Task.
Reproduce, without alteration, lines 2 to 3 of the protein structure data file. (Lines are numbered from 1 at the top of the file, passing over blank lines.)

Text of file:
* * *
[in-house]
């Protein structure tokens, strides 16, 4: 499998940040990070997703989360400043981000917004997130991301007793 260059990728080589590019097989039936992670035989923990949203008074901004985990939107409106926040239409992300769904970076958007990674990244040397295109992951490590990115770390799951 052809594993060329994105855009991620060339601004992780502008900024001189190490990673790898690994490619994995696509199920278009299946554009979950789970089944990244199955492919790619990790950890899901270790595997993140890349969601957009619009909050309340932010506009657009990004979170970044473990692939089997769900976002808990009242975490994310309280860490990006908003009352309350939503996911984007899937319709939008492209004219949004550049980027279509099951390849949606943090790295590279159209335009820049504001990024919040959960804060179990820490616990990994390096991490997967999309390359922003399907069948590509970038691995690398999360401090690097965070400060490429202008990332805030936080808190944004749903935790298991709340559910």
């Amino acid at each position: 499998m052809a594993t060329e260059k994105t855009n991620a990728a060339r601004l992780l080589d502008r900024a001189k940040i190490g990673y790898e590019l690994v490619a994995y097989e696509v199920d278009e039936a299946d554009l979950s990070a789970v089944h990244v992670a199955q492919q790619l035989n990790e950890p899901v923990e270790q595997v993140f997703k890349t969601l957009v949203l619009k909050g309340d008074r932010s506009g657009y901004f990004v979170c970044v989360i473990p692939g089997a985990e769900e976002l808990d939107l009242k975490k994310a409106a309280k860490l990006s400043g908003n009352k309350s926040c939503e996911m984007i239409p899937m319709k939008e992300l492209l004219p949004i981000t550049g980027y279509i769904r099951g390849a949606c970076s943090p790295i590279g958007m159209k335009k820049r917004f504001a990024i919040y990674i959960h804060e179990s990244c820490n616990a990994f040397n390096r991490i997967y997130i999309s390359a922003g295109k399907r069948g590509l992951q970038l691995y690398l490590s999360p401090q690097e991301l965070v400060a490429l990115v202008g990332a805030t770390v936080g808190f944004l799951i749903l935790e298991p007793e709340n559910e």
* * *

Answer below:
């Protein structure tokens, strides 16, 4: 499998940040990070997703989360400043981000917004997130991301007793 260059990728080589590019097989039936992670035989923990949203008074901004985990939107409106926040239409992300769904970076958007990674990244040397295109992951490590990115770390799951 052809594993060329994105855009991620060339601004992780502008900024001189190490990673790898690994490619994995696509199920278009299946554009979950789970089944990244199955492919790619990790950890899901270790595997993140890349969601957009619009909050309340932010506009657009990004979170970044473990692939089997769900976002808990009242975490994310309280860490990006908003009352309350939503996911984007899937319709939008492209004219949004550049980027279509099951390849949606943090790295590279159209335009820049504001990024919040959960804060179990820490616990990994390096991490997967999309390359922003399907069948590509970038691995690398999360401090690097965070400060490429202008990332805030936080808190944004749903935790298991709340559910």
């Amino acid at each position: 499998m052809a594993t060329e260059k994105t855009n991620a990728a060339r601004l992780l080589d502008r900024a001189k940040i190490g990673y790898e590019l690994v490619a994995y097989e696509v199920d278009e039936a299946d554009l979950s990070a789970v089944h990244v992670a199955q492919q790619l035989n990790e950890p899901v923990e270790q595997v993140f997703k890349t969601l957009v949203l619009k909050g309340d008074r932010s506009g657009y901004f990004v979170c970044v989360i473990p692939g089997a985990e769900e976002l808990d939107l009242k975490k994310a409106a309280k860490l990006s400043g908003n009352k309350s926040c939503e996911m984007i239409p899937m319709k939008e992300l492209l004219p949004i981000t550049g980027y279509i769904r099951g390849a949606c970076s943090p790295i590279g958007m159209k335009k820049r917004f504001a990024i919040y990674i959960h804060e179990s990244c820490n616990a990994f040397n390096r991490i997967y997130i999309s390359a922003g295109k399907r069948g590509l992951q970038l691995y690398l490590s999360p401090q690097e991301l965070v400060a490429l990115v202008g990332a805030t770390v936080g808190f944004l799951i749903l935790e298991p007793e709340n559910e």